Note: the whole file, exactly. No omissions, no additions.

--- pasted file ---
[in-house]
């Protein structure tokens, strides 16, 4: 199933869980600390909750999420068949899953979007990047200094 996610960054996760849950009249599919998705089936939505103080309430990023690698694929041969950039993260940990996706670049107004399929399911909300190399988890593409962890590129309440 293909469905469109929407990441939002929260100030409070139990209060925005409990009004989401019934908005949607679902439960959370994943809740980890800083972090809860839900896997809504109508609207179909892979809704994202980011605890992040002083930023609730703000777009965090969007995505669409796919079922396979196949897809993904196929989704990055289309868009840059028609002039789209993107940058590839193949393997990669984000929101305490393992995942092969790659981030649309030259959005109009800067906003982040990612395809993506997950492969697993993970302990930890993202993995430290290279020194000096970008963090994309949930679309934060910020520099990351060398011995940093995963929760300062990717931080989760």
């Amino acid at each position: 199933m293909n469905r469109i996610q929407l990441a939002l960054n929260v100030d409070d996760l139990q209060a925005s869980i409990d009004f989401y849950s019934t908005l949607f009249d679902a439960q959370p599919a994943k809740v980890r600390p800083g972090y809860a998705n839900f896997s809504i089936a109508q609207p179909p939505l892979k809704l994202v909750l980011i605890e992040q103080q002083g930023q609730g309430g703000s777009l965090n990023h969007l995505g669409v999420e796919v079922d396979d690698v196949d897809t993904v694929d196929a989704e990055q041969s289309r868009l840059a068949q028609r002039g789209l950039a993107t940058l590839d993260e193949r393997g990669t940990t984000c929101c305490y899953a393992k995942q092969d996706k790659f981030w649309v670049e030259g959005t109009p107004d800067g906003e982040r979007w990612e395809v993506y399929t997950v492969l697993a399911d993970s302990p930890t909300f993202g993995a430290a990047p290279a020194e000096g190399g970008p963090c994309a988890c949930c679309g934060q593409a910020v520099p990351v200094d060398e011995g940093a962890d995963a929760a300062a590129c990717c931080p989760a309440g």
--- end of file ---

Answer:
[in-house]
């Protein structure tokens, strides 16, 4: 199933869980600390909750999420068949899953979007990047200094 996610960054996760849950009249599919998705089936939505103080309430990023690698694929041969950039993260940990996706670049107004399929399911909300190399988890593409962890590129309440 293909469905469109929407990441939002929260100030409070139990209060925005409990009004989401019934908005949607679902439960959370994943809740980890800083972090809860839900896997809504109508609207179909892979809704994202980011605890992040002083930023609730703000777009965090969007995505669409796919079922396979196949897809993904196929989704990055289309868009840059028609002039789209993107940058590839193949393997990669984000929101305490393992995942092969790659981030649309030259959005109009800067906003982040990612395809993506997950492969697993993970302990930890993202993995430290290279020194000096970008963090994309949930679309934060910020520099990351060398011995940093995963929760300062990717931080989760």
């Amino acid at each position: 199933m293909n469905r469109i996610q929407l990441a939002l960054n929260v100030d409070d996760l139990q209060a925005s869980i409990d009004f989401y849950s019934t908005l949607f009249d679902a439960q959370p599919a994943k809740v980890r600390p800083g972090y809860a998705n839900f896997s809504i089936a109508q609207p179909p939505l892979k809704l994202v909750l980011i605890e992040q103080q002083g930023q609730g309430g703000s777009l965090n990023h969007l995505g669409v999420e796919v079922d396979d690698v196949d897809t993904v694929d196929a989704e990055q041969s289309r868009l840059a068949q028609r002039g789209l950039a993107t940058l590839d993260e193949r393997g990669t940990t984000c929101c305490y899953a393992k995942q092969d996706k790659f981030w649309v670049e030259g959005t109009p107004d800067g906003e982040r979007w990612e395809v993506y399929t997950v492969l697993a399911d993970s302990p930890t909300f993202g993995a430290a990047p290279a020194e000096g190399g970008p963090c994309a988890c949930c679309g934060q593409a910020v520099p990351v200094d060398e011995g940093a962890d995963a929760a300062a590129c990717c931080p989760a309440g």